Last month, Columbia University announced the winners of their 2015 Sloan Grants, and graduate film student Alex Cannon was awarded the Sloan Feature Film Grant for his screenplay Sonic Boom. Sloan Science and Film talked with Alex about his project and the triumphs and challenges that come along with making a feature film.
Sloan Science and Film: Can you tell our readers a little about yourself?
Alex Cannon: I was born in Rhode Island and I’ve been making movies with my brother Paul since our dreaded all-boys Catholic high school days. My projects have been featured in festivals and venues including SXSW, SPIN, Fader, and NME. I’ve also created work for companies including the Brooklyn Academy of Music, Dovecote Records, YouTube, and PUMA.
I’m presently on fellowship at Columbia University, where I’m pursuing an MFA in Directing.
SSF: What’s Sonic Boom about?
AC: When a disgruntled weapons developer has a crisis of conscience, he assembles a ragtag group of activists and engineers who surreptitiously contract the town’s worst garage band to help them weaponize audio. Set in 1970s suburban Pennsylvania, it’s a science-based comedy about a few ruthless hippies and the birth of non-lethal weaponry - in the vein of This Is Spinal Tap and The Big Lebowski.
SSF: What kind of science are we going to see in the film? Are you working with science advisors?
AC: The lion’s share of science in the film centers around the physiological effects of manipulated audio – from harnessing pulse pressure and acoustic bombardment to infrasound and sub-audible bass tones. Audio can be employed to do everything from disorient or deafen a crowd to resonate the respiratory path of an individual. All told, the film involves biomedical engineering, electrical engineering, and audiology.
It’s also a period piece. The 1970s were an era of rapid technological advancements in electronics and particularly audio, and the screenplay stays true to that history. There’s no shortage of Moogs in this film.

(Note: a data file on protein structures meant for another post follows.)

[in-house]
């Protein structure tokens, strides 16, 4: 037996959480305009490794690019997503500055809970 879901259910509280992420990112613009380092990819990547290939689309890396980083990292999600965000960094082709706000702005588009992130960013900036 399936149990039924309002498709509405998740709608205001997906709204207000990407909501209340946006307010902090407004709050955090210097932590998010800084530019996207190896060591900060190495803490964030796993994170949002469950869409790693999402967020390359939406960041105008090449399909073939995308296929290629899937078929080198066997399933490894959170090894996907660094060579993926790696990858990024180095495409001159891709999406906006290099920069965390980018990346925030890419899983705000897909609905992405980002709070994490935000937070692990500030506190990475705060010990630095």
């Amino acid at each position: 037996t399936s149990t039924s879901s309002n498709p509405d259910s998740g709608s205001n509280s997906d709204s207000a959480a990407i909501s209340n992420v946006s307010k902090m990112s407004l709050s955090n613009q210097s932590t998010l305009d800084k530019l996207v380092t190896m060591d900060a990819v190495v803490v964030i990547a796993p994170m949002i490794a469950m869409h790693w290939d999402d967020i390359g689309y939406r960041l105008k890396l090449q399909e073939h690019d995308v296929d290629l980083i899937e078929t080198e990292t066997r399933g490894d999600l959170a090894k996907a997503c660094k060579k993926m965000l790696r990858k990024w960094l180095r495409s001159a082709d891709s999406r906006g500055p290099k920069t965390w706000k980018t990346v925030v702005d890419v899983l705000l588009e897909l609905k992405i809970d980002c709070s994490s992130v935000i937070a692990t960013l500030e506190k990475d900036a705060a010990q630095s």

I have been exceedingly fortunate to partner with both Dr. Elizabeth S. Olson, Ph.D and Mr. Colin Raffel, M.A. Colin helped me determine how period-appropriate, household audio equipment could be transformed to affect people physiologically.
Dr. Olson guided my research into what happens when manipulated sound waves and pressures are directed toward the human body.
SSF: Tell me a little about some of the challenges you’re anticipating in bringing the film to the screen.
AC: Often, the problems that you encounter in post-production have their roots in pre-production – namely, the script. So, that’s the main focus right now. Taking the time to make sure it’s funny and still emotionally grounded.
But films are an industrial art and come with all of the difficulties, joys, pitfalls, and compromises that characterize any colossal collaboration. There are always challenges but, hey, you’re making a movie. These are the good kind of problems to have. That being said, one of the challenges I’m most excited to tackle is shooting period in the 70s.
I think that if you can build a team of people who you trust, you’ll be alright. They'll help the film become greater than the sum of its parts. There’s probably a math equation that describes this, but I’ll need to find a math advisor to confirm that.
SSF: What are your next steps to get there? How will the funds from Sloan help?
AC: Research, revision, and a bit of luck. The funds have permitted me to focus my time and creative energy on this script so that one day it can go from the page to production. I’m nearing a new draft and hope to share it with anyone who might be able to help.
Next up is the golden question: who wants a film about this topic, by this guy? And for me it’s no small token that, in a Sloan office or in a Sloan advisor’s living room –somewhere - someone read this story and got as excited about it as I did. I guess I’m just banking on the hope that it’s
not an anomaly. What can I say? You’ve got to keep the faith.